Raging Maine River Floods Homes, Threatens Historic Event

The rain-swollen St. John River crested early Thursday after hitting a record high, forcing residents to flee to higher ground as more than 100 homes flooded.

Rain and melting snow raised the St. John to more than 30 feet — about 5 feet above flood stage — causing widespread flooding. The previous record crest of 27.3 feet was set in 1979.

Floodwaters flowed down streets and swamped homes, businesses, yards and the landmark St. Louis Catholic Church in the center of town.

At Quigley's Building Supply, the waters filled the lumber yard in less than half an hour, sending lumber downriver and putting the yard under 12 feet of water.

Manager Justin Dubois was philosophical about the losses.

"It's frustrating but at least everyone's OK. Everything is replaceable," he said.

Nearby, Christine Chasse used a snow shovel to push water and debris out of her two-car garage. A hastily made berm protected her home from the Fish River on one side while the town levee protected her home form the St. John River on other side.

Still, the waters managed to flood her basement and turn her yard into a lake. Her family moved the furniture to the second floor when they were told to evacuate.

"I'm very sad to see the church under water, and I realize there are some people worse off than us," she said.

The 600 people who were evacuated in the Fort Kent area and officials sighed with relief that water did not spill over a levee. Also, the International Bridge that connects Maine and Canada held up, despite fears that the raging waters could drag it down, choking the fast-moving river and sending more water into the town.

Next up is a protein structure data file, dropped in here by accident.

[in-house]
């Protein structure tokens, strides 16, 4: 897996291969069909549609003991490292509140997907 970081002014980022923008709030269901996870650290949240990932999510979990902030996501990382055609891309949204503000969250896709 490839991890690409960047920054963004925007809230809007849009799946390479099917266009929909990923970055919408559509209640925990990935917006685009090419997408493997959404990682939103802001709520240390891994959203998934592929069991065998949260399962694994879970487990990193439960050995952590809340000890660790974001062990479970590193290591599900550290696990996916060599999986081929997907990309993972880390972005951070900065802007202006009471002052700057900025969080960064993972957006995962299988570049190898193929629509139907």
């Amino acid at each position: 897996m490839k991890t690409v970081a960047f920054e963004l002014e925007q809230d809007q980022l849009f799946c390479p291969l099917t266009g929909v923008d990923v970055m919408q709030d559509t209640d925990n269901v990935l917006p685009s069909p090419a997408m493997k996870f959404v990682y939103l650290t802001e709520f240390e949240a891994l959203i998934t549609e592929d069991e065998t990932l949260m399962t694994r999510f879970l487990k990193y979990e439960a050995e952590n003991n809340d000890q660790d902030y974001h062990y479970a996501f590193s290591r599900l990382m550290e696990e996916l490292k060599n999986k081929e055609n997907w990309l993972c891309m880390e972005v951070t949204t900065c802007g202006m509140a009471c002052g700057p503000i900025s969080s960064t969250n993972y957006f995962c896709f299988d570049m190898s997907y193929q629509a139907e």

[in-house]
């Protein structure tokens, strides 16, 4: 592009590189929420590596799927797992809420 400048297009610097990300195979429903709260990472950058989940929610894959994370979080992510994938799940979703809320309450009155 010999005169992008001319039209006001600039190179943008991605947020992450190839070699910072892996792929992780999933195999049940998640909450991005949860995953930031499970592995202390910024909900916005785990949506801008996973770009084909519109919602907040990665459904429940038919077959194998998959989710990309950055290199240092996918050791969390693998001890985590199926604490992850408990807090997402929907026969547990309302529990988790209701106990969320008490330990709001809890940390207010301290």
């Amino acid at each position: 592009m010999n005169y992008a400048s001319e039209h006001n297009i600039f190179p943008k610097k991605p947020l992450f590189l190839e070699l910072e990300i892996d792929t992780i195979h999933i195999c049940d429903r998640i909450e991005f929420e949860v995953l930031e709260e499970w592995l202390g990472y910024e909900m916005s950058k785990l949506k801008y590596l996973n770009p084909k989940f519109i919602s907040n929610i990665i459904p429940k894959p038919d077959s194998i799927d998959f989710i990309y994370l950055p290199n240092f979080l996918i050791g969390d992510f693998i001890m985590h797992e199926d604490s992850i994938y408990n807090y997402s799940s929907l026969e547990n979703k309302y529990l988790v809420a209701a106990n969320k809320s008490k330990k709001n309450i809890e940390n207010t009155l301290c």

"If the bridge had let go, that would've been the end for Fort Kent. The whole town would've washed out," Police Chief Kenneth Michaud said Thursday. No one was hurt, he said.

Officials continued to keep an eye on other rivers under flood warnings in northern Maine, but there was no indication of any significant rises elsewhere.

Michael Fitzsimmons, a meteorologist at the National Weather Service in Caribou, Maine, said the water level at the St. John's River was 29.6 feet at 4 a.m. Thursday, down from a peak of 30.14 feet at 7:30 p.m. Wednesday.

Scientists described the flooding for the community of 4,200 people in Fort Kent as "greater than a 100-year event," said Lynette Miller, a spokeswoman for the Maine Emergency Management Agency.

Across the river in Canada, officials issued warnings to residents in low-lying areas around Fredericton, New Brunswick, about 200 miles from Fort Kent. Up to 1,300 homes there were threatened by rising water.

Gov. John Baldacci, who flew from Augusta to get a firsthand look at the floodwaters Wednesday, requested disaster aid from the Federal Emergency Management Agency.

Officials have been watching the St. John since last week, when rising waters caused concern on the Canadian side. Those waters had been receding until a deluge of at least 3 inches of rain began Tuesday, said Joseph Hewitt of the National Weather Service in Caribou.

There was still a half-foot of snow on the ground following a winter that dumped around 200 inches of snow in the region, and the melting snow exacerbated the situation.